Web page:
Blind golfers descend on Sydney for Australian Open
ABC News: Jennifer Browning
10 Oct 2017
British golfer Andy Sellars and his caddie prepare to tee off.
Most people find it hard enough to play golf with perfect sight, but some have managed to master the sport blind.
Andy Sellars, 47, lost his sight when he was 17 years old.
But rather than let his blindness overcome him, he threw himself into the game of golf.
"As a 17-year-old boy you're really sad you don't know what's going to happen, but I've got one view on life: you've got one disability and 1,000 abilities so crack on and do the best you can," he said.
Mr Sellars, from England, is competing at the Blind Golf Australian Open this week at Royal Sydney.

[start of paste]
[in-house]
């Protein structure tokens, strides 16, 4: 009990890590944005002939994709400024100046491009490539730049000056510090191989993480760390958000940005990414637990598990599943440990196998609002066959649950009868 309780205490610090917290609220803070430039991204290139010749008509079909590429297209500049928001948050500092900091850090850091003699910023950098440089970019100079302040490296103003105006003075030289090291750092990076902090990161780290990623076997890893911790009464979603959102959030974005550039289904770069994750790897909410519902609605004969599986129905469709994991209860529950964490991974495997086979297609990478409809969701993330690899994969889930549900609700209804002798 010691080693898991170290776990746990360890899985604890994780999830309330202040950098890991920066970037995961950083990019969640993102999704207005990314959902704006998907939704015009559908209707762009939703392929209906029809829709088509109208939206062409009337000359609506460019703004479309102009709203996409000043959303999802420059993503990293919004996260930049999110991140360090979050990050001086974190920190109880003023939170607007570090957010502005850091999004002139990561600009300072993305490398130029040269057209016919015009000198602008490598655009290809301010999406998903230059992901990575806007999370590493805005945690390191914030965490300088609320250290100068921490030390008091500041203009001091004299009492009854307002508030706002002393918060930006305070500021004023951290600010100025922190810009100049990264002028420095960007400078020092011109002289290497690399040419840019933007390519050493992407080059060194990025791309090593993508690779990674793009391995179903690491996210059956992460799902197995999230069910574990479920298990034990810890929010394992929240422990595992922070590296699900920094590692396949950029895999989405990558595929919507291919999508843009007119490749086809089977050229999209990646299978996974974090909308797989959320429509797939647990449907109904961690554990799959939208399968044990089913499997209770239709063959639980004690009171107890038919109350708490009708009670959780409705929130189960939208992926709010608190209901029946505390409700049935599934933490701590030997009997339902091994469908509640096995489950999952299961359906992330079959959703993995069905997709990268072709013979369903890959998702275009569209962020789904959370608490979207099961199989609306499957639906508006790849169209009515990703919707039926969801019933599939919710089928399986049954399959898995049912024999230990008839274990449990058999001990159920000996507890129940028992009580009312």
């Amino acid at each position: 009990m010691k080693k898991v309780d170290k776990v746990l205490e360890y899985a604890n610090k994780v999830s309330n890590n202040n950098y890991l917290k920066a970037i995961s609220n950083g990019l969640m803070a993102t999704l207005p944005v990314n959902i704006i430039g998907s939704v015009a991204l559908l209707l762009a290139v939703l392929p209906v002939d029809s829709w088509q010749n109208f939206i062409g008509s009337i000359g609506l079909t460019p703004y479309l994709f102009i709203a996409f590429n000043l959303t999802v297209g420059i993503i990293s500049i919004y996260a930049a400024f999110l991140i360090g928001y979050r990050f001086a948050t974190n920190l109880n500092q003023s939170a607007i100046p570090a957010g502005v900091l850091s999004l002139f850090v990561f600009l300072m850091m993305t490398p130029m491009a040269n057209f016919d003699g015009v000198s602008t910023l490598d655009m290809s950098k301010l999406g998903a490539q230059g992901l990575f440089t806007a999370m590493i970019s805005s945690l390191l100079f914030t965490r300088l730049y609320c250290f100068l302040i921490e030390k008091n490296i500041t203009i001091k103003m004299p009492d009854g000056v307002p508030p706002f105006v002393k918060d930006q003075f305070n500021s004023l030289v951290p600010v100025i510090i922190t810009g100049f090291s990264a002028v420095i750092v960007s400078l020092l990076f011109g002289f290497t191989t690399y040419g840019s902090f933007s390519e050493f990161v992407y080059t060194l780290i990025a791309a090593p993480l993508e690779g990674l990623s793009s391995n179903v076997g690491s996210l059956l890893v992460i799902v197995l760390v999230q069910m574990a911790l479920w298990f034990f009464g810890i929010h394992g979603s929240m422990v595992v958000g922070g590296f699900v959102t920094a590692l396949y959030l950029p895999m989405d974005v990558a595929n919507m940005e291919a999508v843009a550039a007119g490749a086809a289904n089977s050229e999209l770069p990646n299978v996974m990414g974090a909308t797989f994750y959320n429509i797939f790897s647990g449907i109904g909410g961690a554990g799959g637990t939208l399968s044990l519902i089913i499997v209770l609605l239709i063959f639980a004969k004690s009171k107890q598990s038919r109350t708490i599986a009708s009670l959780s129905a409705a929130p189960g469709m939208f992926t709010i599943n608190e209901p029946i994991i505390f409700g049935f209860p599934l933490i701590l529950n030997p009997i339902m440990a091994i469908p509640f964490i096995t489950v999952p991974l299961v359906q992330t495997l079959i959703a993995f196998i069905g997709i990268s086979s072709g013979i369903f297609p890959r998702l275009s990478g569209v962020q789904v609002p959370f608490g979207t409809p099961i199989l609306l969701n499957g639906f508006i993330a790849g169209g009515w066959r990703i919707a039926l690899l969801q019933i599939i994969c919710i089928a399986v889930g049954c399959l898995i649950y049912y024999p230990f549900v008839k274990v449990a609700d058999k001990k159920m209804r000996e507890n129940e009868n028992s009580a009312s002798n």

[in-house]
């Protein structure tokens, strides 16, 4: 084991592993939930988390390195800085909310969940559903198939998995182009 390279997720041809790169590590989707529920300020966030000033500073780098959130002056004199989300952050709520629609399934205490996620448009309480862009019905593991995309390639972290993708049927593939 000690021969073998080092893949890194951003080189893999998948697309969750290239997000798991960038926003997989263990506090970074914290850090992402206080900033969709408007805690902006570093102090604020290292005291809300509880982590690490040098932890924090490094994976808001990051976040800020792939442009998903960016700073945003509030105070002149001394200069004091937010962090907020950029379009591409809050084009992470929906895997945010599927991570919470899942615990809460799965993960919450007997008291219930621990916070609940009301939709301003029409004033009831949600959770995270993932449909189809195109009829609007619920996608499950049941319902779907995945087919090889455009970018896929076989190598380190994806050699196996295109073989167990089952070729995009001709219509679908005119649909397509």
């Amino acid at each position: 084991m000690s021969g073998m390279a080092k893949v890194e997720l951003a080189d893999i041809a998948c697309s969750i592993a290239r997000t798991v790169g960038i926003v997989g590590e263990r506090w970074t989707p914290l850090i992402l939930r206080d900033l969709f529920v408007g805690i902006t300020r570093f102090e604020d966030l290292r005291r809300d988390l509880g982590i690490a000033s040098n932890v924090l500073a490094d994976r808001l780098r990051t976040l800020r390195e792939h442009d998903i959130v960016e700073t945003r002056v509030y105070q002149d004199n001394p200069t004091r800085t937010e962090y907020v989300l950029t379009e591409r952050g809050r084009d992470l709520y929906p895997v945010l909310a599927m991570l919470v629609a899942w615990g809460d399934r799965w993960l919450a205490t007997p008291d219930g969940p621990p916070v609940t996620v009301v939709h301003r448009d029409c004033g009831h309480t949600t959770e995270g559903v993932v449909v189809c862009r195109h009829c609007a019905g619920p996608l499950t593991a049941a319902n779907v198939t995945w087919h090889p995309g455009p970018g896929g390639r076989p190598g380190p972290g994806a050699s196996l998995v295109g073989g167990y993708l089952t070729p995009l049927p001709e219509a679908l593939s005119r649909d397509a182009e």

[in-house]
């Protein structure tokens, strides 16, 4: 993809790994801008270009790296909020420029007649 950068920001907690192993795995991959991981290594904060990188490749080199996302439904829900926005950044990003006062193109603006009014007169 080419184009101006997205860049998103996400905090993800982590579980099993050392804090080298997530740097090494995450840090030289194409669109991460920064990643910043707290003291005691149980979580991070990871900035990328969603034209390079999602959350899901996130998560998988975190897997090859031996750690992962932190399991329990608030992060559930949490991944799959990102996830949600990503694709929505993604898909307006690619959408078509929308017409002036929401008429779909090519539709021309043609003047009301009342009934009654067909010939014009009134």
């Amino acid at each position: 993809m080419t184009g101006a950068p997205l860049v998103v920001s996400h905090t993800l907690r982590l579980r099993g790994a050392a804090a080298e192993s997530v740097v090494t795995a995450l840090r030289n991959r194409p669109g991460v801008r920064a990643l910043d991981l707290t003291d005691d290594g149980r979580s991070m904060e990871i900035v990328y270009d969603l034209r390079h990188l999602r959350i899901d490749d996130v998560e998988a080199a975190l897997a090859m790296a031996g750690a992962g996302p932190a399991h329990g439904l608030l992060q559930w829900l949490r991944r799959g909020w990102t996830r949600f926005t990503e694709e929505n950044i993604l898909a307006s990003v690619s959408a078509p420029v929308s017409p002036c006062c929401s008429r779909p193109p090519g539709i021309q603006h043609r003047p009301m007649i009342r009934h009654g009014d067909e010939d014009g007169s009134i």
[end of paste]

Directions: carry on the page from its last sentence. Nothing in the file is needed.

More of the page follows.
"I've been to Australia twice but only because I'm a blind golfer," he said.
"I've been here before in 2014, been to Tokyo twice, Canada, it's been amazing."
Golfers rely on their caddies to be their eyes.
Telling them which direction to hit the ball, the distance from the green and how hard or soft to hit the ball.
Blind golfer Jenny Abela and her guide dog Goldie.
"It's a bit like the guide dog, you feel safe with them," Jenny Abela said.
Ms Abela's guide dog Goldie is never far from the course either.
"Goldie is my biggest fan, when I tee off and if I hit a smashing hit, she does one bark," she said.
Blind golf was established more than 30 years ago and is now played in 16 countries.
Graham Coulton from the International Blind Golf Association said about 400 players were registered worldwide, but he would like to see more people get involved.
"It's as hard as any sport, I've played a number of different sports as a vision-impaired athlete and golf is one of the hardest ones," he said.
Reproduced from the ABC News Article.